Ryan Murphy got it right in Glee.
By Tom Jacobs
With the new school year underway, many middle- and high-school students have gathered for band practice, while others have started rehearsals for the fall theatrical production. They are, in many ways, lucky kids: A large body of literature suggests such activities provide a variety of mental and emotional benefits.
But a new study reports these long-term advantages come at a substantial short-term cost: The kid who carries a violin case, or is quietly practicing her lines, is more likely to be “accidentally” tripped in the hall, or subjected to nasty gossip.
“Music and theater students face a significantly greater risk than their non-arts peers of reporting being the victims of bullying behavior,” write Kenneth Elpus of the University of Maryland and Bruce Allen Carter of Florida International University.
Elpus and Carter analyzed data from the School Crime Supplement to the National Crime Victimization Survey. They noted student reports of ���various forms of in-person physical, verbal, and relational aggression” in the 2005, 2007, 2009, 2011, and 2013 questionnaires, as well as cyberbullying (which was included in the questionnaire starting in 2007).
If you’re studying the classics, the three Bs should not be Bach, Beethoven, and bullying.
The data set featured 26,420 middle- and high-school students, including approximately 7,400 who participated in music or theater. Unfortunately, the data did not break out statistics for the two activities, so we don’t know if the rate of bullying is higher for theater or music students, or if they’re roughly equal.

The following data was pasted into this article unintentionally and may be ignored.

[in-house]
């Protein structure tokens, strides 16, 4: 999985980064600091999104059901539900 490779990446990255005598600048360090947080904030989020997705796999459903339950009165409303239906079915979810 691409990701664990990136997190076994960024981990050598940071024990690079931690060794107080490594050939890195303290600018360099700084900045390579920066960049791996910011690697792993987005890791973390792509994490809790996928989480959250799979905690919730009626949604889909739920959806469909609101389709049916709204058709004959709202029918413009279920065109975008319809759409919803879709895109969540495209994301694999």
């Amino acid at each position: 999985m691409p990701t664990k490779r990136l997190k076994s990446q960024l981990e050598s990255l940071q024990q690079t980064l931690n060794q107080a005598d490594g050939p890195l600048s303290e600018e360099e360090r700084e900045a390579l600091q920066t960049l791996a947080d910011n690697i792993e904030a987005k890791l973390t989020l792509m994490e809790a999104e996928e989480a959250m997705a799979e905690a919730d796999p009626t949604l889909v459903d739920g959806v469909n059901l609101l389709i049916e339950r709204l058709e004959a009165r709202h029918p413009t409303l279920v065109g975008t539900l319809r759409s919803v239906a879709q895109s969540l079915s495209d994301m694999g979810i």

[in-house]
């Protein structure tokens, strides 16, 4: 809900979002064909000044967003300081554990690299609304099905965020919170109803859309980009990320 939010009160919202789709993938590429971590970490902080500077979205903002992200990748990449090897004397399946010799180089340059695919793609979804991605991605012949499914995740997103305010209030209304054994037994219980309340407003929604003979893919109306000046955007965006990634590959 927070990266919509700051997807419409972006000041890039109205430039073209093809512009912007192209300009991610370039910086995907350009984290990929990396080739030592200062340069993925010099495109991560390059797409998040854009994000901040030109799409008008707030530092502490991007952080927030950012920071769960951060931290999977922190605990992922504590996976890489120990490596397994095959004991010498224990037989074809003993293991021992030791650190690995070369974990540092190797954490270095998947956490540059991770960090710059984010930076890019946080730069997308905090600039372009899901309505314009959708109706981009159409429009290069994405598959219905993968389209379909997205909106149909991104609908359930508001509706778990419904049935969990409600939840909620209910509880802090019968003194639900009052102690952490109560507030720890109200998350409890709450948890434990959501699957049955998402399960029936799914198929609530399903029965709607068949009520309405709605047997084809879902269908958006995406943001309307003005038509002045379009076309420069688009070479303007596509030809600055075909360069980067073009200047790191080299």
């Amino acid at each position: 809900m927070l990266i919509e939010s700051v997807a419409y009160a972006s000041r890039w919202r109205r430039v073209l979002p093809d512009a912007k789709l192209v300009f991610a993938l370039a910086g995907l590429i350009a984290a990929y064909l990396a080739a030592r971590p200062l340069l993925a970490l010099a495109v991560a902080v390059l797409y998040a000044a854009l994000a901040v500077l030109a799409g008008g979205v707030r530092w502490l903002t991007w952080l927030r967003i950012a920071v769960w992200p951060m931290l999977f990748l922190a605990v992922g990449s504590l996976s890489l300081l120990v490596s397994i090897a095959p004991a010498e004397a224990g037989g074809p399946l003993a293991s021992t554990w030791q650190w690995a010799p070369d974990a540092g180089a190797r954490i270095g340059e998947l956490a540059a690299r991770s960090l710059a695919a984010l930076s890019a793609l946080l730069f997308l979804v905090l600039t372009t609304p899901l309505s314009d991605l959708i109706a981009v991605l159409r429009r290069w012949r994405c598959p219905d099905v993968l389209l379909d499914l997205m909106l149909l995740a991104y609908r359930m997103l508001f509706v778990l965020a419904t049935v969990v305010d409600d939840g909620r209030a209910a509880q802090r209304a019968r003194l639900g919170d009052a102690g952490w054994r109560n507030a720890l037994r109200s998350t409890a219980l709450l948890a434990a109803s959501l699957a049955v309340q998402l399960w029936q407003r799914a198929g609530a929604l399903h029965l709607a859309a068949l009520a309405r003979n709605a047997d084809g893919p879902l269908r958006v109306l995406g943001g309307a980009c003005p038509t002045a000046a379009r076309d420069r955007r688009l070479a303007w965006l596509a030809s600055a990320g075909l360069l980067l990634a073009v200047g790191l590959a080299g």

The researchers report that, after taking into account such factors as race and socioeconomic status, “female music and theater students faced a 41 percent greater risk of being bullied, and male music and theater students faced a 69 percent greater risk of being bullied than their peers.”
Looking specifically at middle school — a period when bullying typically peaks — the researchers found theater and music students had a 39 percent chance of being bullied, compared to a 30 percent chance for their peers who did not participate in such activities.
Not surprisingly, the bullying was more likely to involve physical aggression for boys, and relational aggression for girls — hurtful behavior such as spreading rumors or exclusion from desirable social activities. Female music and theater students had nearly a one-in-three chance of experiencing this sort of victimization, compared to a one-in-four chance for female athletes.
Elpus and Carter argue there are concrete steps teachers can take to respond to bullying, including “(a) making explicit a no-tolerance policy for bullying within the classroom, (b) opening the music classroom for students during times when it is not being used for class, such as lunch, and (c) generally being committed to a culture of safety and respect.”
“Pre-service music teachers should explore what behaviors constitute bullying, how to recognize both overt and covert aggressions, and have specific preparation in strategies for the prevention or elimination of bullying,” they add.
Clearly, something must be done. If you’re studying the classics, the three Bs should not be Bach, Beethoven, and bullying.